|Wednesday, 5 November 2003, 3:05 pm
Tags: News, Technology
Hello, Neo. The Matrix Revolutions opens today.
It’s Guy Fawkes Day in Britain. Susan B. Anthony was fined $100 for trying to vote in 1872. Happy Birthday Roy Rogers, Ike Turner, and Art Garfunkel.
- As expected, the FCC has voted 5-0 in favor of “broadcast flag” rules that will require that all devices capable of receiving digital TV signals come equipped with anti-piracy protection to keep flagged programs from being copied. By July 1, 2005 all TVs, VCRs, DVD players, and PCs must include anti-copying measures that prevent redistribution of flagged material. How long before these measures are cracked and defeated? Does anyone not know how to defeat region-encoding?
- Microsoft is offering $250,000 rewards for information leading to the arrest of the creators of MSBlast and SoBig. News.com says this is the first time a company has offered a reward for the capture of cybercriminals.
- The revolution is well on its way. Legal downloads have exceeded CD single sales in the US since the end of June by nearly 2 to 1.
- Intel claims that it has saved Moore’s law with the discovery of two new chip materials.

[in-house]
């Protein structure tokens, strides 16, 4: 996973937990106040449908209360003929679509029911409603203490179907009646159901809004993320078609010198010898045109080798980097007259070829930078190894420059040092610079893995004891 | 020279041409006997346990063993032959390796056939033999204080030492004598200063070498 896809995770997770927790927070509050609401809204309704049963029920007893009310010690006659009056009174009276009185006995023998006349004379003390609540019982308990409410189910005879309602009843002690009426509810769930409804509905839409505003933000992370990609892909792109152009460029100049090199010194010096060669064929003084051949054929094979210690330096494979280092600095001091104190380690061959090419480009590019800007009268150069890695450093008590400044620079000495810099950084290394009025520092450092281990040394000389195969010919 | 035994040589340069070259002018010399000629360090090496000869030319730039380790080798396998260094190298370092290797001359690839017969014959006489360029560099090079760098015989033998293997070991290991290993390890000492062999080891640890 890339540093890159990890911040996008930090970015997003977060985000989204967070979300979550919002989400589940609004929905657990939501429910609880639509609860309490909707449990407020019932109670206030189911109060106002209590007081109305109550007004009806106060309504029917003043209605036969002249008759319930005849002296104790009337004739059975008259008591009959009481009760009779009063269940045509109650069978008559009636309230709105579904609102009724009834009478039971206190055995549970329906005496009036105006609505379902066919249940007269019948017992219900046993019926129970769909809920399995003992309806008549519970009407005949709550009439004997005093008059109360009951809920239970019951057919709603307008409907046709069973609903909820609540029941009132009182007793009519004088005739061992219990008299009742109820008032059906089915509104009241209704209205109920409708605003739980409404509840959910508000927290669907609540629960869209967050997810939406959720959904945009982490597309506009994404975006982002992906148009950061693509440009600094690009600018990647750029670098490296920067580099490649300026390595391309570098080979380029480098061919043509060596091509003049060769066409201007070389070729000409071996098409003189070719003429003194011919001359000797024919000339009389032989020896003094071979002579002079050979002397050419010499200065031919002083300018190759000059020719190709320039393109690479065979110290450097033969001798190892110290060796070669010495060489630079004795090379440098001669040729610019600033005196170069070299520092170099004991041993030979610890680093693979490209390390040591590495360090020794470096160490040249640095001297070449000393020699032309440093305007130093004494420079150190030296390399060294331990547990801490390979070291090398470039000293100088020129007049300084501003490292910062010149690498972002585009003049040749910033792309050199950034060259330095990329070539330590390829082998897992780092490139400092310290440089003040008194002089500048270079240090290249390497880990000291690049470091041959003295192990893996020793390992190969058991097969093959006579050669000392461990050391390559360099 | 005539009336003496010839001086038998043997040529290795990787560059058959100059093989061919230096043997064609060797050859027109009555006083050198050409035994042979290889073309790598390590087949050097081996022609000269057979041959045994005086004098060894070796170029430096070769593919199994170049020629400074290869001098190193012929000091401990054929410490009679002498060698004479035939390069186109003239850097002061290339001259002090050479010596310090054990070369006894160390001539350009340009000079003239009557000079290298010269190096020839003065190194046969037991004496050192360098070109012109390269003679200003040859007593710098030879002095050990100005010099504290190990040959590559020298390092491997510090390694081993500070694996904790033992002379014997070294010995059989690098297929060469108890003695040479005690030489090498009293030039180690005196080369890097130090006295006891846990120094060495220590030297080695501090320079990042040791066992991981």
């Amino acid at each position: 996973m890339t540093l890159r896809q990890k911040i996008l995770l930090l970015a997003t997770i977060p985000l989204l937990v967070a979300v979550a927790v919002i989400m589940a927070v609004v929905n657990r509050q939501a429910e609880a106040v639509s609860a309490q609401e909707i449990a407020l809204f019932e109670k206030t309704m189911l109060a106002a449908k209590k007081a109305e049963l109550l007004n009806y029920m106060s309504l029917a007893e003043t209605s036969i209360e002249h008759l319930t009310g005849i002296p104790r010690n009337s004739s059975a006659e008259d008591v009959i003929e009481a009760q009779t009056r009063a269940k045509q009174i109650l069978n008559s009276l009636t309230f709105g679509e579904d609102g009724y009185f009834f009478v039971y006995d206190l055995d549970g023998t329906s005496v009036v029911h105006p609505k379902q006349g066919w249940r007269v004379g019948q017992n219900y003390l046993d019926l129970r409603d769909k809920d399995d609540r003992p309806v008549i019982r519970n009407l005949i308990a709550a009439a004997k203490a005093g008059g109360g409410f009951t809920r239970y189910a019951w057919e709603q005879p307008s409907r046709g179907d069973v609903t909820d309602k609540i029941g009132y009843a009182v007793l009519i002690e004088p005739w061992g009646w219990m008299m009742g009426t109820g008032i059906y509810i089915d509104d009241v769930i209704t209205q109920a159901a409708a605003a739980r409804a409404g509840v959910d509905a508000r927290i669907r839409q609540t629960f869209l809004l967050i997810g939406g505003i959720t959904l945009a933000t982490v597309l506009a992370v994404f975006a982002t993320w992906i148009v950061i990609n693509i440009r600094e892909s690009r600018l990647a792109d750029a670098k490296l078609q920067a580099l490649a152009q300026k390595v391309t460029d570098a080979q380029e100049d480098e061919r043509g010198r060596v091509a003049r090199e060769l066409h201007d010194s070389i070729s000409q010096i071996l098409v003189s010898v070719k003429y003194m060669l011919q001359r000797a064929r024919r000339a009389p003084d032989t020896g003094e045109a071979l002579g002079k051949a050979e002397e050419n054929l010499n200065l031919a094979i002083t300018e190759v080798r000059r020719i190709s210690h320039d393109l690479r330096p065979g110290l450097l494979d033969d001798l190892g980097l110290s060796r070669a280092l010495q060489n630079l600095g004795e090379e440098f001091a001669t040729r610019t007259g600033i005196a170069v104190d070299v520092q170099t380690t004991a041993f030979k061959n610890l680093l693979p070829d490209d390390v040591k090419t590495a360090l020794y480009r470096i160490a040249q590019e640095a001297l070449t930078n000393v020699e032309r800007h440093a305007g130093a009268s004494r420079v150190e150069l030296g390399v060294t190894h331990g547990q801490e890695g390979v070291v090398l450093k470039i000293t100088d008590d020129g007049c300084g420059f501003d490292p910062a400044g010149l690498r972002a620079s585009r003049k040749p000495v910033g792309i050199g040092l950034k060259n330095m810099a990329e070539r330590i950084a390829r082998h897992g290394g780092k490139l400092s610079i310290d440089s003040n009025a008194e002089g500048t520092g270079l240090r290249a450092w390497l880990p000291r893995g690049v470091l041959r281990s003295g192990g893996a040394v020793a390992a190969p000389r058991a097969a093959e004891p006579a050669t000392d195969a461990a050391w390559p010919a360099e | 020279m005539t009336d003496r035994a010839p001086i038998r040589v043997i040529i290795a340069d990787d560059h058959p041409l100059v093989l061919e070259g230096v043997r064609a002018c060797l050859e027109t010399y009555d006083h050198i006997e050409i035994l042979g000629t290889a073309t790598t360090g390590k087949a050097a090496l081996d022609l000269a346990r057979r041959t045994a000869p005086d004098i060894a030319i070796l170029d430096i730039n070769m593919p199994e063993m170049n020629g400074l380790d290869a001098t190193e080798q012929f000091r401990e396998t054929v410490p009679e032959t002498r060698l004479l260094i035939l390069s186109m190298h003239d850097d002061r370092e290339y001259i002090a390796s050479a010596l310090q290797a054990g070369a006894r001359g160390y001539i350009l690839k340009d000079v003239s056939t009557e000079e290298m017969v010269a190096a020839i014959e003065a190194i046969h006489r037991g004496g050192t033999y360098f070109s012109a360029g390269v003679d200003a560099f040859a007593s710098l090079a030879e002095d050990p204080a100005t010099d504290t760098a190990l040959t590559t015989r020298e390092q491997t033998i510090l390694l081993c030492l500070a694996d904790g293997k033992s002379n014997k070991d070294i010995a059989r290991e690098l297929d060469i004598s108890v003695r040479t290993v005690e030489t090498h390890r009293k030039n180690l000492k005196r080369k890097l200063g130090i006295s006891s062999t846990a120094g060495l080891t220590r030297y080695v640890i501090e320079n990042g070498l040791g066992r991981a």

- As we reported on the show yesterday, Novell is back in the Linux business. The company, which already owns Ximian, is offering $210 million for Germany-based SuSE Linux. IBM pitches in $50 million. With Big Blue’s backing, the #2 Linux poses a real threat to #1 Red Hat. Newsforge has the morning after analysis.
- Xbox Next will have G5 like chips from IBM inside, graphics from ATI, and a chipset from SIS. Don’t expect anything before 2005, though. Just proves that gaming is now on the cutting edge of hardware innovation.
- Speaking of gaming machines, Sony has announced a new low cost handheld for late next year that will do everything but change the baby. The dual-processor PSP is a GameBoy competitor that will include a 16:9 24-bit screen, iPod like features, and maybe even a cell phone.